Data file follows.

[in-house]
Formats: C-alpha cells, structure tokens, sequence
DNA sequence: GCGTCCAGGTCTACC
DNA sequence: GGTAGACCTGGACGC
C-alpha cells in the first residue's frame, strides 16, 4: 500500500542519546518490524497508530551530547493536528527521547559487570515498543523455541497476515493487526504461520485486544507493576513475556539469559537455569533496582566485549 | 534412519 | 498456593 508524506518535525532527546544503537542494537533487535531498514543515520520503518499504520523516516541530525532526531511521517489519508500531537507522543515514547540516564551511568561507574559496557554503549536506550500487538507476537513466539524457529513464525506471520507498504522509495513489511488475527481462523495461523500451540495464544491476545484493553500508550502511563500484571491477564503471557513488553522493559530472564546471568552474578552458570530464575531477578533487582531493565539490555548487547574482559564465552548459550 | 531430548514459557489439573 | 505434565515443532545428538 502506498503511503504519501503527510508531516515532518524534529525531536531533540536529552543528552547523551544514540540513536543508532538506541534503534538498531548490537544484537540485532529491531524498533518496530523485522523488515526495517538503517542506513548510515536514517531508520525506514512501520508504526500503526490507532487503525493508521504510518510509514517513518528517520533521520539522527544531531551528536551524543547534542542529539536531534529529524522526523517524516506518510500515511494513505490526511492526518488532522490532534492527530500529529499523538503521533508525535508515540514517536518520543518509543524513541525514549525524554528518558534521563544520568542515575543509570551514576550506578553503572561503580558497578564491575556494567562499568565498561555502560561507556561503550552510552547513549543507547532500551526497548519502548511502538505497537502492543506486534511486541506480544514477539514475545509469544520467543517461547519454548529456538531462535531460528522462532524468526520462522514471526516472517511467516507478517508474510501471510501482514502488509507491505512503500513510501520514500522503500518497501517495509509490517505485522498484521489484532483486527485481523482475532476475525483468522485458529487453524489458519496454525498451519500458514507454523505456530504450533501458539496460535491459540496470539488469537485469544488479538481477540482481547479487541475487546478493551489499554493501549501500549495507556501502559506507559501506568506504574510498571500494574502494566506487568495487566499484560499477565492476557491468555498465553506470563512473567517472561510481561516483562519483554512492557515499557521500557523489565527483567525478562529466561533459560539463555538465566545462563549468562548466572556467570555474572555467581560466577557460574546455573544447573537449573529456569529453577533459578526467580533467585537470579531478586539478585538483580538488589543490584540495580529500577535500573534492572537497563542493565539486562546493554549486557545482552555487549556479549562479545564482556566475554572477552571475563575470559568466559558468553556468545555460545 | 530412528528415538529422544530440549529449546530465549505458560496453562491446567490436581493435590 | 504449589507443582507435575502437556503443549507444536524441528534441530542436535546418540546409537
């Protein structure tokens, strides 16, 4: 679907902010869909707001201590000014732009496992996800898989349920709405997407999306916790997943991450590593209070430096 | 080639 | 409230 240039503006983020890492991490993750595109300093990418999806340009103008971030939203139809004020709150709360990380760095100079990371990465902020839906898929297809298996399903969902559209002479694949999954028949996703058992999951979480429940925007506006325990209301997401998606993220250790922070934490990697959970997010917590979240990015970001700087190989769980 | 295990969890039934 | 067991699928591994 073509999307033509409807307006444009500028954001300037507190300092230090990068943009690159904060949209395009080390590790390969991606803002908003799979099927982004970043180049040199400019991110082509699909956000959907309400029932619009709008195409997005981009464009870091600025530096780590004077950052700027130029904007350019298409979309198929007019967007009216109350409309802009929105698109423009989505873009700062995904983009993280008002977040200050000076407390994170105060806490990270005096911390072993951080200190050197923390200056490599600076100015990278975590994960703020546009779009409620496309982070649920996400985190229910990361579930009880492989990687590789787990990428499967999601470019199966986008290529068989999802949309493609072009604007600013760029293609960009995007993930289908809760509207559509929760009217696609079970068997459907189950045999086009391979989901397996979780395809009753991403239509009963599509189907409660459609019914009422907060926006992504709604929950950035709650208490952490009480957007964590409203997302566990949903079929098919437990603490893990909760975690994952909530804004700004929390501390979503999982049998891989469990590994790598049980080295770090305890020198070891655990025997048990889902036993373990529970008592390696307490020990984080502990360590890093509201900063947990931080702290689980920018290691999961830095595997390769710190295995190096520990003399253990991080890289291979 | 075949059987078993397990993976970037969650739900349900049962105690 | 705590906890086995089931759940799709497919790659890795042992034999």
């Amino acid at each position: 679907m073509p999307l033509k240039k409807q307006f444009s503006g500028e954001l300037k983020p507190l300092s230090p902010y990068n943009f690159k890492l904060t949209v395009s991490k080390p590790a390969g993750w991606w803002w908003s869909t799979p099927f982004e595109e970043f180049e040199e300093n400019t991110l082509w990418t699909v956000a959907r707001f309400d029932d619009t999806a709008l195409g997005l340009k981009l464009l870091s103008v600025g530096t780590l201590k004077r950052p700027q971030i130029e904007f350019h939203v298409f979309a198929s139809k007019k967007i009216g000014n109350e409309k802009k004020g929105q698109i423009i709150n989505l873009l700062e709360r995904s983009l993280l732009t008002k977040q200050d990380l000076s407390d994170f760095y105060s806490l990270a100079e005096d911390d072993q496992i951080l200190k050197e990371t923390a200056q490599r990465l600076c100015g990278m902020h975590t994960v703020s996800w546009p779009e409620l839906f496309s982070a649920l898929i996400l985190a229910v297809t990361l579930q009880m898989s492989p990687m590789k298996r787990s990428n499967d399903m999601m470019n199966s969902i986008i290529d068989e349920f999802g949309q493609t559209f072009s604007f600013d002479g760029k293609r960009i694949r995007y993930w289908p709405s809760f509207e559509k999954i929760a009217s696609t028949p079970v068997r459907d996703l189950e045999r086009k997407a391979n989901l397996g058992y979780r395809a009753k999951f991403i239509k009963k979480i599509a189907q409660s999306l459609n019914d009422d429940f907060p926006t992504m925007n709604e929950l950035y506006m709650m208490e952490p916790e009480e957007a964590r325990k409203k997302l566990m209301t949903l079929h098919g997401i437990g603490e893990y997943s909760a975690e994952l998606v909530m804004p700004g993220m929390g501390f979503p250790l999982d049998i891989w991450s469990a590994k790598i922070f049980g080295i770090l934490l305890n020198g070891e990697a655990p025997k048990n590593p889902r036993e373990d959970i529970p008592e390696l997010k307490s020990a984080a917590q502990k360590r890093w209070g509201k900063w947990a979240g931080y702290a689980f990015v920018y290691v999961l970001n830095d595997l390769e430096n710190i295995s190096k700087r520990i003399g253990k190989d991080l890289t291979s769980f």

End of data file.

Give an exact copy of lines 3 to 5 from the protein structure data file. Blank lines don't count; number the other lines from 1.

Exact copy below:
DNA sequence: GCGTCCAGGTCTACC
DNA sequence: GGTAGACCTGGACGC
C-alpha cells in the first residue's frame, strides 16, 4: 500500500542519546518490524497508530551530547493536528527521547559487570515498543523455541497476515493487526504461520485486544507493576513475556539469559537455569533496582566485549 | 534412519 | 498456593 508524506518535525532527546544503537542494537533487535531498514543515520520503518499504520523516516541530525532526531511521517489519508500531537507522543515514547540516564551511568561507574559496557554503549536506550500487538507476537513466539524457529513464525506471520507498504522509495513489511488475527481462523495461523500451540495464544491476545484493553500508550502511563500484571491477564503471557513488553522493559530472564546471568552474578552458570530464575531477578533487582531493565539490555548487547574482559564465552548459550 | 531430548514459557489439573 | 505434565515443532545428538 502506498503511503504519501503527510508531516515532518524534529525531536531533540536529552543528552547523551544514540540513536543508532538506541534503534538498531548490537544484537540485532529491531524498533518496530523485522523488515526495517538503517542506513548510515536514517531508520525506514512501520508504526500503526490507532487503525493508521504510518510509514517513518528517520533521520539522527544531531551528536551524543547534542542529539536531534529529524522526523517524516506518510500515511494513505490526511492526518488532522490532534492527530500529529499523538503521533508525535508515540514517536518520543518509543524513541525514549525524554528518558534521563544520568542515575543509570551514576550506578553503572561503580558497578564491575556494567562499568565498561555502560561507556561503550552510552547513549543507547532500551526497548519502548511502538505497537502492543506486534511486541506480544514477539514475545509469544520467543517461547519454548529456538531462535531460528522462532524468526520462522514471526516472517511467516507478517508474510501471510501482514502488509507491505512503500513510501520514500522503500518497501517495509509490517505485522498484521489484532483486527485481523482475532476475525483468522485458529487453524489458519496454525498451519500458514507454523505456530504450533501458539496460535491459540496470539488469537485469544488479538481477540482481547479487541475487546478493551489499554493501549501500549495507556501502559506507559501506568506504574510498571500494574502494566506487568495487566499484560499477565492476557491468555498465553506470563512473567517472561510481561516483562519483554512492557515499557521500557523489565527483567525478562529466561533459560539463555538465566545462563549468562548466572556467570555474572555467581560466577557460574546455573544447573537449573529456569529453577533459578526467580533467585537470579531478586539478585538483580538488589543490584540495580529500577535500573534492572537497563542493565539486562546493554549486557545482552555487549556479549562479545564482556566475554572477552571475563575470559568466559558468553556468545555460545 | 530412528528415538529422544530440549529449546530465549505458560496453562491446567490436581493435590 | 504449589507443582507435575502437556503443549507444536524441528534441530542436535546418540546409537